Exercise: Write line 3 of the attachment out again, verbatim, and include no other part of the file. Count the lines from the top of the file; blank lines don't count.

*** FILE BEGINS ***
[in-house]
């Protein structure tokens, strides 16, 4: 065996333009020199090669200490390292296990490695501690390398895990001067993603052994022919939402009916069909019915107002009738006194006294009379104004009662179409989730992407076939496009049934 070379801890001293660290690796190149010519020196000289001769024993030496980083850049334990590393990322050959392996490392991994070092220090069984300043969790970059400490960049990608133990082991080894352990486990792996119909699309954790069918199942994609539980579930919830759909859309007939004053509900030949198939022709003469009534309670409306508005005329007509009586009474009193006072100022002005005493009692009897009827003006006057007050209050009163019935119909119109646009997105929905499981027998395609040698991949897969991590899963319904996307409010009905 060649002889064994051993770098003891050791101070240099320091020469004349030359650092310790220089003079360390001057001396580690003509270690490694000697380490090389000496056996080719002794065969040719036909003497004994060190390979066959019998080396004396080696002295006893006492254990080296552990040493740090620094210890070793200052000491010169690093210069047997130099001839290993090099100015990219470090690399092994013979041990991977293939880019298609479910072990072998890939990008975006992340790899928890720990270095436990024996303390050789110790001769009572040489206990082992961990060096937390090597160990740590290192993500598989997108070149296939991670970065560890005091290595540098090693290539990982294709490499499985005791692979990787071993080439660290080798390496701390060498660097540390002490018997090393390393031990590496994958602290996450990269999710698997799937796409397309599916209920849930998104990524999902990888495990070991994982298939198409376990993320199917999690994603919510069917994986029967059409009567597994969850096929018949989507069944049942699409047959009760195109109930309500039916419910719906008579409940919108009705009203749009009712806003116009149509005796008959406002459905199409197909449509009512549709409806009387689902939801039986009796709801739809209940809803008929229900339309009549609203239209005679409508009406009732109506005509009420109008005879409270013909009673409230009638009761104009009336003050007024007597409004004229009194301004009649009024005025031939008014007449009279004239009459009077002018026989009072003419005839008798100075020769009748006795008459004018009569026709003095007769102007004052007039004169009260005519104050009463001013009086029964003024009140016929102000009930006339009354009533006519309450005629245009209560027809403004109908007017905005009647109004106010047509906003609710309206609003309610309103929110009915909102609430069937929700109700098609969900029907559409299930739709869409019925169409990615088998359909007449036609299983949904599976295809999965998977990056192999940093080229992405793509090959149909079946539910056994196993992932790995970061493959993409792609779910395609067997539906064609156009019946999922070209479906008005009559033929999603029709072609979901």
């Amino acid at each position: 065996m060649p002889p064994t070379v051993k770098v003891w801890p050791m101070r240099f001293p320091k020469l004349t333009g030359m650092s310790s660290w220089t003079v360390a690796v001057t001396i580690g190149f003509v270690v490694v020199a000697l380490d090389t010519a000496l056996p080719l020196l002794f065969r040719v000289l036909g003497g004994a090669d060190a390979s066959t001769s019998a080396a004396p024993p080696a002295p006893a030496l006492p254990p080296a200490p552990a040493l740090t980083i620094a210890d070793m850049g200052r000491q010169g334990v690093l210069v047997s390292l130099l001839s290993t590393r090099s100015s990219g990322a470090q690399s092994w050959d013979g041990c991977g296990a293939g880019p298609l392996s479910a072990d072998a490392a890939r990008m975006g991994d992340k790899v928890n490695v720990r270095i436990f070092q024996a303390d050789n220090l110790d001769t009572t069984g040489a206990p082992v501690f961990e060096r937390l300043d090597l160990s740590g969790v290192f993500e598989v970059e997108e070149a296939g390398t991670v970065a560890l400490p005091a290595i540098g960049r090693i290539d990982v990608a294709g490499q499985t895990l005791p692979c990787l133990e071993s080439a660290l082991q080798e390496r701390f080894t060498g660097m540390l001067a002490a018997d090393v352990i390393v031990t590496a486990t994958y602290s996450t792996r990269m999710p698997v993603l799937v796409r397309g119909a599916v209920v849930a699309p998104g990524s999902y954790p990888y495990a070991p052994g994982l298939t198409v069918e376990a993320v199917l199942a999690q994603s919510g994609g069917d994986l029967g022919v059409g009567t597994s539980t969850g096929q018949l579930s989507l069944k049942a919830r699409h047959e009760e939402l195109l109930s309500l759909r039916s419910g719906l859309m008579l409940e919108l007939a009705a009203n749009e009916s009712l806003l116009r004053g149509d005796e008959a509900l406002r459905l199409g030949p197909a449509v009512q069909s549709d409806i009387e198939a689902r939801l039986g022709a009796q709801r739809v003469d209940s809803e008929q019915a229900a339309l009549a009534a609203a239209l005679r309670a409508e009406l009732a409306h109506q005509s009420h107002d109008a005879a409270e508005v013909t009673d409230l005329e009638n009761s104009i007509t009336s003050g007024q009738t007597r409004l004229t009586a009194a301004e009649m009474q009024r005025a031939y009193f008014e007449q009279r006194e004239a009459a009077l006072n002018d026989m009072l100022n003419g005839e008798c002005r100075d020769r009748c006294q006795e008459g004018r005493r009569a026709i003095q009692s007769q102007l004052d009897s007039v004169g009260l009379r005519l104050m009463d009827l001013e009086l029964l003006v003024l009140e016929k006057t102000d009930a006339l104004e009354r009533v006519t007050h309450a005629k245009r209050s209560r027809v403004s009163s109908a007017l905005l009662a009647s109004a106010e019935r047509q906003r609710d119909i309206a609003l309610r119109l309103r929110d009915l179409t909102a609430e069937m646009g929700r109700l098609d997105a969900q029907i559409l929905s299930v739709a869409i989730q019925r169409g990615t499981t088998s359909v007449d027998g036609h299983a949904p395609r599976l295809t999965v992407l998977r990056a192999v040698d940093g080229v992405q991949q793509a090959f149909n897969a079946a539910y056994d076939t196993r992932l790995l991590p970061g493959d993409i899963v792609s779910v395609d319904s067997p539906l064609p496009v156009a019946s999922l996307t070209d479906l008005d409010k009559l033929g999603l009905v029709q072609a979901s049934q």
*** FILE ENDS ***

């Amino acid at each position: 065996m060649p002889p064994t070379v051993k770098v003891w801890p050791m101070r240099f001293p320091k020469l004349t333009g030359m650092s310790s660290w220089t003079v360390a690796v001057t001396i580690g190149f003509v270690v490694v020199a000697l380490d090389t010519a000496l056996p080719l020196l002794f065969r040719v000289l036909g003497g004994a090669d060190a390979s066959t001769s019998a080396a004396p024993p080696a002295p006893a030496l006492p254990p080296a200490p552990a040493l740090t980083i620094a210890d070793m850049g200052r000491q010169g334990v690093l210069v047997s390292l130099l001839s290993t590393r090099s100015s990219g990322a470090q690399s092994w050959d013979g041990c991977g296990a293939g880019p298609l392996s479910a072990d072998a490392a890939r990008m975006g991994d992340k790899v928890n490695v720990r270095i436990f070092q024996a303390d050789n220090l110790d001769t009572t069984g040489a206990p082992v501690f961990e060096r937390l300043d090597l160990s740590g969790v290192f993500e598989v970059e997108e070149a296939g390398t991670v970065a560890l400490p005091a290595i540098g960049r090693i290539d990982v990608a294709g490499q499985t895990l005791p692979c990787l133990e071993s080439a660290l082991q080798e390496r701390f080894t060498g660097m540390l001067a002490a018997d090393v352990i390393v031990t590496a486990t994958y602290s996450t792996r990269m999710p698997v993603l799937v796409r397309g119909a599916v209920v849930a699309p998104g990524s999902y954790p990888y495990a070991p052994g994982l298939t198409v069918e376990a993320v199917l199942a999690q994603s919510g994609g069917d994986l029967g022919v059409g009567t597994s539980t969850g096929q018949l579930s989507l069944k049942a919830r699409h047959e009760e939402l195109l109930s309500l759909r039916s419910g719906l859309m008579l409940e919108l007939a009705a009203n749009e009916s009712l806003l116009r004053g149509d005796e008959a509900l406002r459905l199409g030949p197909a449509v009512q069909s549709d409806i009387e198939a689902r939801l039986g022709a009796q709801r739809v003469d209940s809803e008929q019915a229900a339309l009549a009534a609203a239209l005679r309670a409508e009406l009732a409306h109506q005509s009420h107002d109008a005879a409270e508005v013909t009673d409230l005329e009638n009761s104009i007509t009336s003050g007024q009738t007597r409004l004229t009586a009194a301004e009649m009474q009024r005025a031939y009193f008014e007449q009279r006194e004239a009459a009077l006072n002018d026989m009072l100022n003419g005839e008798c002005r100075d020769r009748c006294q006795e008459g004018r005493r009569a026709i003095q009692s007769q102007l004052d009897s007039v004169g009260l009379r005519l104050m009463d009827l001013e009086l029964l003006v003024l009140e016929k006057t102000d009930a006339l104004e009354r009533v006519t007050h309450a005629k245009r209050s209560r027809v403004s009163s109908a007017l905005l009662a009647s109004a106010e019935r047509q906003r609710d119909i309206a609003l309610r119109l309103r929110d009915l179409t909102a609430e069937m646009g929700r109700l098609d997105a969900q029907i559409l929905s299930v739709a869409i989730q019925r169409g990615t499981t088998s359909v007449d027998g036609h299983a949904p395609r599976l295809t999965v992407l998977r990056a192999v040698d940093g080229v992405q991949q793509a090959f149909n897969a079946a539910y056994d076939t196993r992932l790995l991590p970061g493959d993409i899963v792609s779910v395609d319904s067997p539906l064609p496009v156009a019946s999922l996307t070209d479906l008005d409010k009559l033929g999603l009905v029709q072609a979901s049934q």